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During a recent online interview, the billionaire investor expressed his overwhelmingly positive views on the crypto ecosystem.
During a recent conversation with author William Green, Bill Miller, a seasoned Wall Street investor and founder of Miller Value Partners, advocated for the rise of Bitcoin (BTC) but expressed scepticism about many of the altcoins born in 2017.
Miller believes in the well-documented thesis that Bitcoin represents digital gold, and unlike many of his financial contemporaries, the most prominent of whom is Warren Buffet, he has been an active investor in the digital asset space.
Miller dedicated 30% of his portfolio to the leading crypto asset Bitcoin in early 2016, at an average value of $500, and has more recently filed a motion with the SEC for Miller Opportunity Trust to invest in BTC via the institutional-grade $2.25 billion Grayscale Bitcoin Trust.
During the interview, Miller linked his first Bitcoin purchase to the current risk proposition, all while wearing a Bitcoin baseball cap:
“Bitcoin is a lot less risky at $43,000 than it was at $300. It’s now established, huge amounts of venture-capital money have gone into it, and all the big banks are getting involved.”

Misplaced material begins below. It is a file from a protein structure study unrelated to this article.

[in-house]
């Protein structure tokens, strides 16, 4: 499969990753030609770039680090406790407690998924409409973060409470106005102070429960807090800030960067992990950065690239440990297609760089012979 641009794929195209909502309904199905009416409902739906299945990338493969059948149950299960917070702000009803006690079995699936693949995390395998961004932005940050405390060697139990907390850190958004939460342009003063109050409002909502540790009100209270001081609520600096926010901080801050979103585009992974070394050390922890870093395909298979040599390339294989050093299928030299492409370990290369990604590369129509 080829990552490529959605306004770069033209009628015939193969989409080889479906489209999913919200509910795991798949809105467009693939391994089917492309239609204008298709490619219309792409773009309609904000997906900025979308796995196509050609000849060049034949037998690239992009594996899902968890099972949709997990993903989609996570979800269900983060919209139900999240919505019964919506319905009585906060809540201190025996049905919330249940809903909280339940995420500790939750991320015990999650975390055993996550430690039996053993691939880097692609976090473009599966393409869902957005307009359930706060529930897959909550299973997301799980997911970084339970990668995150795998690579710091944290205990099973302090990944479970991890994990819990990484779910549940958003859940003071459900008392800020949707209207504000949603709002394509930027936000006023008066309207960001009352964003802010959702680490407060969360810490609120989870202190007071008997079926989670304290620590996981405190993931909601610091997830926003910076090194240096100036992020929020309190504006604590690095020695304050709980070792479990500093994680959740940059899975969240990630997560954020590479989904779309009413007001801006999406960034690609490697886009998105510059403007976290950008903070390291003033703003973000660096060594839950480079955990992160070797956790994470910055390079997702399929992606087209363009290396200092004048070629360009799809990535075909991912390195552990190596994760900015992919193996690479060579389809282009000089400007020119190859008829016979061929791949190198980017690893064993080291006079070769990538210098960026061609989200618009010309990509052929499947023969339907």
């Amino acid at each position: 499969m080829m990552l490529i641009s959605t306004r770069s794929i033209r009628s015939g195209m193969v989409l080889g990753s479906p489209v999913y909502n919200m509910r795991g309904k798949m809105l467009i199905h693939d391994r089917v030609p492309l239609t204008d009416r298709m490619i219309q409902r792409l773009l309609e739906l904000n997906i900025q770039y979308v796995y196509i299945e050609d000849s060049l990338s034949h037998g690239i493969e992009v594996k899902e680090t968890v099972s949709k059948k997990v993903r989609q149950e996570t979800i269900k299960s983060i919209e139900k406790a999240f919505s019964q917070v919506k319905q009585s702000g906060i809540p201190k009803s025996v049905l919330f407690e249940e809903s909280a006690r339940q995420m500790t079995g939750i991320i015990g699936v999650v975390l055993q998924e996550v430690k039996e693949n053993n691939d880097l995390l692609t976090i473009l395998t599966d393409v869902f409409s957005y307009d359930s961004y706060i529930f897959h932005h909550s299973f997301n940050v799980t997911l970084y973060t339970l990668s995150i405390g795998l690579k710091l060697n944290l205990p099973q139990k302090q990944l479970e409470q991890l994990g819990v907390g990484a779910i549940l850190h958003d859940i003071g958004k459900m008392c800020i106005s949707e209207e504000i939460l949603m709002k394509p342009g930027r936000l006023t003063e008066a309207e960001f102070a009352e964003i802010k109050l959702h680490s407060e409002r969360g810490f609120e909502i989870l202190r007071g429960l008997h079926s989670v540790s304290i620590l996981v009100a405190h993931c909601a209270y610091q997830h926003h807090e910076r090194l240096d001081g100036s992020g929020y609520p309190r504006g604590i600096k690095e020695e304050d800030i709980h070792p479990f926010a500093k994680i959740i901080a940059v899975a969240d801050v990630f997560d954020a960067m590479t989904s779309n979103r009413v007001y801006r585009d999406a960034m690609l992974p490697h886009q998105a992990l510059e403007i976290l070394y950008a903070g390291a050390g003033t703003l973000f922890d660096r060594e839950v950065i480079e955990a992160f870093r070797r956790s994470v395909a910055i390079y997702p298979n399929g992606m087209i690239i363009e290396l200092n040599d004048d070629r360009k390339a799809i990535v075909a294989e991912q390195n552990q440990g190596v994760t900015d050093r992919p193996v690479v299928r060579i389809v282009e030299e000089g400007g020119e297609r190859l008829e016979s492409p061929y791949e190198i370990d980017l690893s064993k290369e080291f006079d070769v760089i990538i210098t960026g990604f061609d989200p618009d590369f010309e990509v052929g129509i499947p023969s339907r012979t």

Miller also shared his perspective on the potential of altcoins, insinuating that few projects of the thousands on the marketplace will survive the market’s tumultuous volatility over the coming years:
“There are 10,000 various tokens and stuff floating out there. The chances of more than a handful of them being worthwhile is very, very small. Bitcoin, ethereum, and a few others are probably going to be around for a while.”
When discussing the growing influence of cryptocurrency exchange Coinbase, Miller advised investors not to be concerned about one- to two-year fluctuations in the Nasdaq-listed stock COIN, as the asset, in his qualified opinion, provides a “default position for growth investors.”
Furthermore, he drew parallels between the market capitalizations of Tesla and Coinbase, implying that the latter could match, if not exceed, the former’s valuation of $790 billion due to its position in a “rapidly growing, changing industry.”